#AAIHS2019: Black Internationalism–Then and Now

Martin Luther King, Jr. (left) and Eslanda Goode Robeson (right) attending a gathering at the African Unity House, sponsored by the Afro-Asian West Indian Community, in London, England, on October 30, 1961 (Schomburg Center for Research in Black Culture)

The upcoming fourth annual conference of the African American Intellectual History Society will feature an exciting line up of sessions and we are pleased to share the preliminary program here. The conference, organized around the theme Black Internationalism-Then and Now, will be held at the University of Michigan, Ann Arbor on March 22 and 23, 2019 and will foster a conversation among US-based and international scholars, students and independent historians. Over the two-day conference, participants will examine the long and rich history of Black internationalism from various perspectives including Black women’s internationalism, slavery, labor movements, civil rights and higher education.

This year, AAIHS is thrilled to feature a keynote address by Ula Taylor, Professor of African American Studies at the University of California, Berkley. We are also excited to host a luncheon discussion with lifetime AAIHS member Ibram X. Kendi, Professor of History and International Relations and the Founding Director of the Antiracist Research and Policy Center at American University. In addition to the vibrant array of panels whose extensive geographic scope covers Africa, the Americas, Asia and the Pacific, participants will also be able to choose from several interactive sessions including workshops on digital tools in the history classroom and on Black queer religiosity, a film screening and a guided tour of the Wang Qingsong/Detroit/Beijing exhibit at the University of Michigan Museum of Art.

As AAIHS has grown over the years, the organization counts among its members graduate students and early-career scholars. We are therefore pleased to offer professional development sessions on navigating the academic job market as well as article and book publishing. We are also enthusiastically looking forward to the two stellar plenary sessions: “Twentieth-Century Black Internationalism: State of the Field” sponsored by the University of Illinois Press, and “The Common Wind: Afro-American Currents in the Age of the Haitian Revolution” sponsored by the University of Michigan’s Department of Afroamerican and African Studies.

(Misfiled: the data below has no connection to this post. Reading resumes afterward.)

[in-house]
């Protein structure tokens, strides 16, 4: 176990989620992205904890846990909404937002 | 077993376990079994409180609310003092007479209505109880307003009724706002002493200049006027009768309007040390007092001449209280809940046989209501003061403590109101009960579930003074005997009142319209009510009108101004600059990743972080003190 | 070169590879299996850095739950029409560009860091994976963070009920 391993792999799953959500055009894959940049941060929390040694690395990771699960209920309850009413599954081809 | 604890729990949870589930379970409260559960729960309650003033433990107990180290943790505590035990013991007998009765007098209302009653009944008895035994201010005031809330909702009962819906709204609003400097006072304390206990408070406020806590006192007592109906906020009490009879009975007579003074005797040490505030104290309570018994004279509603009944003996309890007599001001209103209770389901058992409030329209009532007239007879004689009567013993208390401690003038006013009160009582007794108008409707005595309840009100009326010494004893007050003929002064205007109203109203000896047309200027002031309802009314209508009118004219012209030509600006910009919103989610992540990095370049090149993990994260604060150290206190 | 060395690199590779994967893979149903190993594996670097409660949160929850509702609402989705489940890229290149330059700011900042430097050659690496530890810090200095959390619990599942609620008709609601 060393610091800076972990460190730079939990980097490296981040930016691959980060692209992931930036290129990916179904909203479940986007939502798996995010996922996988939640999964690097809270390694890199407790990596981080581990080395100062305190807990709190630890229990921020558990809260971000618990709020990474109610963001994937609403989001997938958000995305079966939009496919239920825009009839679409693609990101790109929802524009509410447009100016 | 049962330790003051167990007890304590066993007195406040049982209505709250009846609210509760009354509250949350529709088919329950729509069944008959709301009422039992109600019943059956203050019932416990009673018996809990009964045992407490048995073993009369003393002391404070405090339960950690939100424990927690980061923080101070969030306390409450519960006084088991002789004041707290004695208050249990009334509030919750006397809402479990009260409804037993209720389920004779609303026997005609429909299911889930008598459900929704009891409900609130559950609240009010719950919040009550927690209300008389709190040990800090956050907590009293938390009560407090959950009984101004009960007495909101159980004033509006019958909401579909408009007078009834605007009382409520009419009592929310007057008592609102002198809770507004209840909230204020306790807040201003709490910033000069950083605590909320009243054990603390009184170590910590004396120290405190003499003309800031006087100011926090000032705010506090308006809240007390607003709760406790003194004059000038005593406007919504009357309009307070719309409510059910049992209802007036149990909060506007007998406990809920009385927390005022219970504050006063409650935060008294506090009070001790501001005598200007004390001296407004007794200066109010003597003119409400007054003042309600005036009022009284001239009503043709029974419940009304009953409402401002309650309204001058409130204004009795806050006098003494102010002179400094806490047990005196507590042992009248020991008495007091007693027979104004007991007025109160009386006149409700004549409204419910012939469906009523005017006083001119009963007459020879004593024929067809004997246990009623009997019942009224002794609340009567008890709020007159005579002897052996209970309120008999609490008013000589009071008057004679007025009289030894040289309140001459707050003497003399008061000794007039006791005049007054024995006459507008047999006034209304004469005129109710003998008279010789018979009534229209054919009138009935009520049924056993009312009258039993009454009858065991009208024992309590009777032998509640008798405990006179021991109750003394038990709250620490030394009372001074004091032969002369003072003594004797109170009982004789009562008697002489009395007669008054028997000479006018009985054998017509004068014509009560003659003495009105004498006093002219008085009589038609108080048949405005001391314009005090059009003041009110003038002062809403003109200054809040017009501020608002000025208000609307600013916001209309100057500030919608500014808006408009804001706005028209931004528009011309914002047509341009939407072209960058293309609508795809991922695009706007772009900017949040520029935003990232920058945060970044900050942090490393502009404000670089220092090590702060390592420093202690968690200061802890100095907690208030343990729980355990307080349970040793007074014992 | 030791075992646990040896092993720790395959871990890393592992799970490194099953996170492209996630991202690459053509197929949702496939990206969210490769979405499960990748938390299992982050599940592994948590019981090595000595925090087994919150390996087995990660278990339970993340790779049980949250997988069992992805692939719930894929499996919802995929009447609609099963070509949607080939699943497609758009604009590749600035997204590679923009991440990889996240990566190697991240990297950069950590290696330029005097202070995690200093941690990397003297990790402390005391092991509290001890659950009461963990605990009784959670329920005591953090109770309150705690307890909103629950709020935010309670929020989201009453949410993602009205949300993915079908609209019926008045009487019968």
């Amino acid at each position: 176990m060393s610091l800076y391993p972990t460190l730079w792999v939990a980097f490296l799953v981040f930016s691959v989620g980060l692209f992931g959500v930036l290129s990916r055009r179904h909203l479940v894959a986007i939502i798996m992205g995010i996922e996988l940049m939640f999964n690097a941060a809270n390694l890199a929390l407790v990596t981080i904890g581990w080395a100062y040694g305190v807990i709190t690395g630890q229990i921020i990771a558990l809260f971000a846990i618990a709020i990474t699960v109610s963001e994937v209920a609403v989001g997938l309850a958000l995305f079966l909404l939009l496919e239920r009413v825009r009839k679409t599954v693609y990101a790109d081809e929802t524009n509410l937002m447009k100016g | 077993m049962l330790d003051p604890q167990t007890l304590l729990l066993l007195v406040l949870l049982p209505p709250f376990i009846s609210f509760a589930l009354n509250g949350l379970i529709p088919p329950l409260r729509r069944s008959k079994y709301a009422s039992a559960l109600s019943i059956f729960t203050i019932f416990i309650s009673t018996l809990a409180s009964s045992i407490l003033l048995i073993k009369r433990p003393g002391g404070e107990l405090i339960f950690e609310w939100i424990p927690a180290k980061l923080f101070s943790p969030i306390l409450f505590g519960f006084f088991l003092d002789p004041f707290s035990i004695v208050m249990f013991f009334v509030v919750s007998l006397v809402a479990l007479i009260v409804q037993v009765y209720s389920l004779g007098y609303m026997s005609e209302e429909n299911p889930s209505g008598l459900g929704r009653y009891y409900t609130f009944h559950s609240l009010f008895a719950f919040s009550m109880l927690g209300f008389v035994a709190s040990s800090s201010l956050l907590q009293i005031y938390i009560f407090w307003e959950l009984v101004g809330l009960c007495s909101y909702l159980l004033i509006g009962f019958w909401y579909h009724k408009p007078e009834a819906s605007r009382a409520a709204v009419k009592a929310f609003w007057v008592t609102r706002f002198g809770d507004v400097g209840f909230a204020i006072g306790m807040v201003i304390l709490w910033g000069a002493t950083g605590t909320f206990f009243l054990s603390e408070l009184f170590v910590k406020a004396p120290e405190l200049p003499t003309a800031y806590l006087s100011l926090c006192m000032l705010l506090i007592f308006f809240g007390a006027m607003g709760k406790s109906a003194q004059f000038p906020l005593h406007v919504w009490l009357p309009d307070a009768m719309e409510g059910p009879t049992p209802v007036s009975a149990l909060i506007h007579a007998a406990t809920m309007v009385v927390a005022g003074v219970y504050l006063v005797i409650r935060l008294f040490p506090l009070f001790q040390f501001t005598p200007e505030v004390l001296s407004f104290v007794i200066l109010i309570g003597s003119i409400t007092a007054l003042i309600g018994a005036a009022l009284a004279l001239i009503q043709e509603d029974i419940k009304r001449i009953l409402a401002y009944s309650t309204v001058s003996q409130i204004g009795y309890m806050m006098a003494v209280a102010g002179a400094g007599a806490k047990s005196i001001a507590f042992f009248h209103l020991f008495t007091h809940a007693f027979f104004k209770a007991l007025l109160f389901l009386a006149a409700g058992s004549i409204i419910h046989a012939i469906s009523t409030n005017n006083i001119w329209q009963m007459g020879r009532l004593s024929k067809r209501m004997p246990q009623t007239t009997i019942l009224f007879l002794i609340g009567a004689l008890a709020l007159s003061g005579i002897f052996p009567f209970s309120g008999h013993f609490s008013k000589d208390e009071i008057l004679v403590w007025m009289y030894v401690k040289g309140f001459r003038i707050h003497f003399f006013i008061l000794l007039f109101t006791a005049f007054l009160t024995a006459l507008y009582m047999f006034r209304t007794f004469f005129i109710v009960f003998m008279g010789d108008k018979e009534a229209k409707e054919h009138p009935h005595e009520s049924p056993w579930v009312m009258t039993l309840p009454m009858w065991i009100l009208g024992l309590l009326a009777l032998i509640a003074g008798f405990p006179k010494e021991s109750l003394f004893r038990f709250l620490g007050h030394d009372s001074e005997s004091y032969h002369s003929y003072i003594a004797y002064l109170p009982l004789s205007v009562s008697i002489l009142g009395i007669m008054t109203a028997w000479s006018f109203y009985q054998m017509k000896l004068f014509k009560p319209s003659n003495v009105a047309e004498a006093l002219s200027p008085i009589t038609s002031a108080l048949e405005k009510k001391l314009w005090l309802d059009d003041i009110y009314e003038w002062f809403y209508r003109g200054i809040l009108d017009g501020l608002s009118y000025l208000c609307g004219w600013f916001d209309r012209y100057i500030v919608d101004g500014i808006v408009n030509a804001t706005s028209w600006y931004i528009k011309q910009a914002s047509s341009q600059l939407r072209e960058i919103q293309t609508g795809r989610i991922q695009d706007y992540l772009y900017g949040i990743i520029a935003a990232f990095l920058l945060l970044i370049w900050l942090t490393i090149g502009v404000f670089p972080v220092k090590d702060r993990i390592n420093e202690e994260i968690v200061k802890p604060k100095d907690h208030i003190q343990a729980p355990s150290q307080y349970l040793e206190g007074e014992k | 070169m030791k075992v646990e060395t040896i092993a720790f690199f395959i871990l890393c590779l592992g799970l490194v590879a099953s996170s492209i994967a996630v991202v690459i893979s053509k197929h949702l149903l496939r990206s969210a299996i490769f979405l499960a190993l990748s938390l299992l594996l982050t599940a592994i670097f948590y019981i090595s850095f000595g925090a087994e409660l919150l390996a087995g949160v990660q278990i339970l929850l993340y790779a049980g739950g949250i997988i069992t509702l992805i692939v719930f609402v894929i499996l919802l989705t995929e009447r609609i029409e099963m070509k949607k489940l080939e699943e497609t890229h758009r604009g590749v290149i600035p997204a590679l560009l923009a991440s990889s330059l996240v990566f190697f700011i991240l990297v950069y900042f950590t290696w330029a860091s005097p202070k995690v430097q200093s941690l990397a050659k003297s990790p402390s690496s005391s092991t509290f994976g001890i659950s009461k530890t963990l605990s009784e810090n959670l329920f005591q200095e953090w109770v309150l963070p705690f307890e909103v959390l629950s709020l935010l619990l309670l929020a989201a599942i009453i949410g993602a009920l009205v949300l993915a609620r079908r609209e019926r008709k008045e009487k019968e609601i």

As it has been in previous years, the 2019 AAIHS conference will be a space for conversation, collaboration and engagement with the timely and important manifestations of Black internationalism’s past, present and future. On behalf of the 2019 Conference Committee, I would like to extend our sincere appreciation for your participation in the conference. We encourage you to take advantage of the discounted early bird registration. Please visit the main conference page for information on lodging. We look forward to welcoming you to Ann Arbor in March.

*Click here to download the draft conference program.

*Click here to register for the conference.

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Annette Joseph-Gabriel

Annette Joseph-Gabriel is a scholar of contemporary Francophone Caribbean and African literature with interdisciplinary specializations in Black transnational feminisms and slavery in the Atlantic world. She is currently an Assistant Professor of French and Francophone Studies at the University of Michigan. Her book, Reimagining Liberation: How Black Women Transformed Citizenship in the French Empire, (University of Illinois Press, 2020) mines published writings and untapped archives to reveal the anticolonial activism of Black women in the French empire. Her articles have appeared in Small Axe, Eighteenth-Century Studies, Slavery & Abolition, Nouvelles Études Francophones, and The French Review. She is managing editor of Palimpsest: A Journal on Women, Gender, and the Black International. Follow her on Twitter @AnnetteJosephG.